Starting a Business

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Starting a new business can be a scary undertaking, to help you get started, we provided information to guide you through the process. Below are the most common permits and items to look out for when starting a new business. Our partners at SBDC provides technical assistance to maneuver through some of these requirements making the process smooth and easy. for assistance please contact our SBDC at (830)758-5022 

01
Assumed Name Certificate Estimated
cost $34.50 (certify copy)/$28.50 (regular copy)

02
State of Texas Sales Tax Permit
Free, available from SBDC office or the State Comptroller's Office
03
City Permits
Various, depending on type of business. Please contact us at (830) 773-7781
04
Food Managers Certification
$125 for first time test, $45 for retesting
05
Food Handlers Certification
$25, includes 2 hour course, exam, and state certification if you pass the exam.
06
Federal ID Number
Available at SBDC Office or t the nearest IRS Office
07
State ID Number TWC
Contact Texas Workforce Center  Commission if you hire employees or you have a special need.  
After 20 weeks or $1,500 paid to an employee.

There are several important steps to consider when starting up a new business in Texas. 

Below you can find a 7-Step Guide on Starting a Business in Texas provided by the Office of the Governor Small Business Handbook.


Step 1Write Your Business Plan:

 A business plan is an essential road map for business success. This living document will serve to outline the main purpose of your business, its structure, its financing, and advantages over other market competitors. A solid plan should include a description of the business, market analysis, organization and management structure, and applications of funding.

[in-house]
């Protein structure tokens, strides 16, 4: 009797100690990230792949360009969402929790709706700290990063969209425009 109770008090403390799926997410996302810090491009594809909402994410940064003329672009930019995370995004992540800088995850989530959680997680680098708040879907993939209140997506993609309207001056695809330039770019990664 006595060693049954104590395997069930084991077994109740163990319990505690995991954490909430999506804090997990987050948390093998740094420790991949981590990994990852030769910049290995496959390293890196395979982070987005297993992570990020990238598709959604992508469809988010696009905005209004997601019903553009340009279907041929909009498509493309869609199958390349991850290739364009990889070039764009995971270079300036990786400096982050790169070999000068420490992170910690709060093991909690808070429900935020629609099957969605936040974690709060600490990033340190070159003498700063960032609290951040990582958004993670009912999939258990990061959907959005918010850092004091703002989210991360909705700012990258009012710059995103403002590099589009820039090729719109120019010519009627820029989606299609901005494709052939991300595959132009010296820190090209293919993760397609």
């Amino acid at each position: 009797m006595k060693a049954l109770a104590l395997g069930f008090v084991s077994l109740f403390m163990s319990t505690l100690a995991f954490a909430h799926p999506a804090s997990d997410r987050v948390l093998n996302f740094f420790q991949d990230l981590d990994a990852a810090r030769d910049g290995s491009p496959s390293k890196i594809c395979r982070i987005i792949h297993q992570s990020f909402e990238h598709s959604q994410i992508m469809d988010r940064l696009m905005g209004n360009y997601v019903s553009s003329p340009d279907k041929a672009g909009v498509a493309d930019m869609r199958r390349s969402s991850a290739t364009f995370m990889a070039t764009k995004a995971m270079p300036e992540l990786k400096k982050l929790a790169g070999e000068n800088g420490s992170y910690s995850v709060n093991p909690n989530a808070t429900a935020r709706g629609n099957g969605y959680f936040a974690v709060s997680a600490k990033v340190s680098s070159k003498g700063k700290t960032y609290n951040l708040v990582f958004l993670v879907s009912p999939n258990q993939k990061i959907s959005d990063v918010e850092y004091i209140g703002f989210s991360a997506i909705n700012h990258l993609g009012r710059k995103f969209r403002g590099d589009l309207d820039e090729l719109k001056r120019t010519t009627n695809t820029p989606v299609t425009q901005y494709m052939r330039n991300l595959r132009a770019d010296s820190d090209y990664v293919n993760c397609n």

Step 2: Choose Your Business Location: 

Choosing a business location will depend on the type of business you operate, and is perhaps the most important decision a business owner will make. It requires precise planning and research. Consider assessing your supply chain, staying on budget, understanding state and local laws and taxes, and much more.


Step 3: Finance Your Business Understanding:

Your financial needs is a significant step towards business success. There are several ways to fund your new enterprise, including a bank loan or microloan, applying for credit through personal financing, crowdfunding, angel/venture capital investors, securing a federal loan (Small Business Administration), and other alternatives such as raising money from family and friends. 


Step 4: Business Structure and Registration:

Determine the legal structure of the business and file the business name with the state or county. Sole proprietorships and partnerships need to register with the county clerk’s office. If you decide to incorporate, register with the Secretary of State’s Office (SOS). 


Step 5: Business Tax Responsibilities:

Determine the potential tax responsibilities of the new business with federal, state, and local tax authorities. Federal tax obligations are filed through the Internal Revenue Service (IRS). State tax filings are done through the Comptroller of Public Accounts. For questions about local business and property taxes, consult your county’s appraisal district or tax assessor-collector. 


Step 6: Business Licenses and Permits by Business Type:

Determine necessary licenses, permits, certifications, registrations, or authorizations for a specific business on the federal, state, and local level. The Texas Economic Development and Tourism’s Business Permit Office (BPO) provides information on state permits and licenses required for business enterprises in the state.
For more information, please reference our Business Permits Office Comprehensive Permit Guide, which provides information on permits required for businesses in Texas and individuals looking to establish, operate or expand a business in Texas. Click here to Contact BPO. 


Step 7: Determine Federal and State Employer Requirements:

There are various laws relating to the employment of personnel. To learn more about Texas employer resources, visit the Texas Workforce Commission website.

For more helpful resources and to view a copy of the OFFICE OF THE GOVERNOR’S SMALL BUSINESS HANDBOOK click here.